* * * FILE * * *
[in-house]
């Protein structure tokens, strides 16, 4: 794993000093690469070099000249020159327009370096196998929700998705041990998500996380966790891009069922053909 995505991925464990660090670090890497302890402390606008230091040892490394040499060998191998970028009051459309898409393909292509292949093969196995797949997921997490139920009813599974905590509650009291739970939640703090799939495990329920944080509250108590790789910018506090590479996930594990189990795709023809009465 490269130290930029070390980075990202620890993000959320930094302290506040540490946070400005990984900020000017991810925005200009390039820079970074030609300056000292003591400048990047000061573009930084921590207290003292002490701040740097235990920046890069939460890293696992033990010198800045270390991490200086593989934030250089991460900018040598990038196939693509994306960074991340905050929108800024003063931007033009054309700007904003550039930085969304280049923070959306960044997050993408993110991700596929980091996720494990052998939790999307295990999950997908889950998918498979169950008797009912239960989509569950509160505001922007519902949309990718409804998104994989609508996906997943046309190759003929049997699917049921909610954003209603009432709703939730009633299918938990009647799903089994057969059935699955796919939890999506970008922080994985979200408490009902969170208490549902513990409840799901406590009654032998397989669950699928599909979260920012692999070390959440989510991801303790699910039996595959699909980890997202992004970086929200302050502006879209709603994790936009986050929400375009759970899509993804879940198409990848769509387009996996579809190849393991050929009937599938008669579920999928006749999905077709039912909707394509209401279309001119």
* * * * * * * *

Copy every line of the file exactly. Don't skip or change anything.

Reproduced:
[in-house]
């Protein structure tokens, strides 16, 4: 794993000093690469070099000249020159327009370096196998929700998705041990998500996380966790891009069922053909 995505991925464990660090670090890497302890402390606008230091040892490394040499060998191998970028009051459309898409393909292509292949093969196995797949997921997490139920009813599974905590509650009291739970939640703090799939495990329920944080509250108590790789910018506090590479996930594990189990795709023809009465 490269130290930029070390980075990202620890993000959320930094302290506040540490946070400005990984900020000017991810925005200009390039820079970074030609300056000292003591400048990047000061573009930084921590207290003292002490701040740097235990920046890069939460890293696992033990010198800045270390991490200086593989934030250089991460900018040598990038196939693509994306960074991340905050929108800024003063931007033009054309700007904003550039930085969304280049923070959306960044997050993408993110991700596929980091996720494990052998939790999307295990999950997908889950998918498979169950008797009912239960989509569950509160505001922007519902949309990718409804998104994989609508996906997943046309190759003929049997699917049921909610954003209603009432709703939730009633299918938990009647799903089994057969059935699955796919939890999506970008922080994985979200408490009902969170208490549902513990409840799901406590009654032998397989669950699928599909979260920012692999070390959440989510991801303790699910039996595959699909980890997202992004970086929200302050502006879209709603994790936009986050929400375009759970899509993804879940198409990848769509387009996996579809190849393991050929009937599938008669579920999928006749999905077709039912909707394509209401279309001119």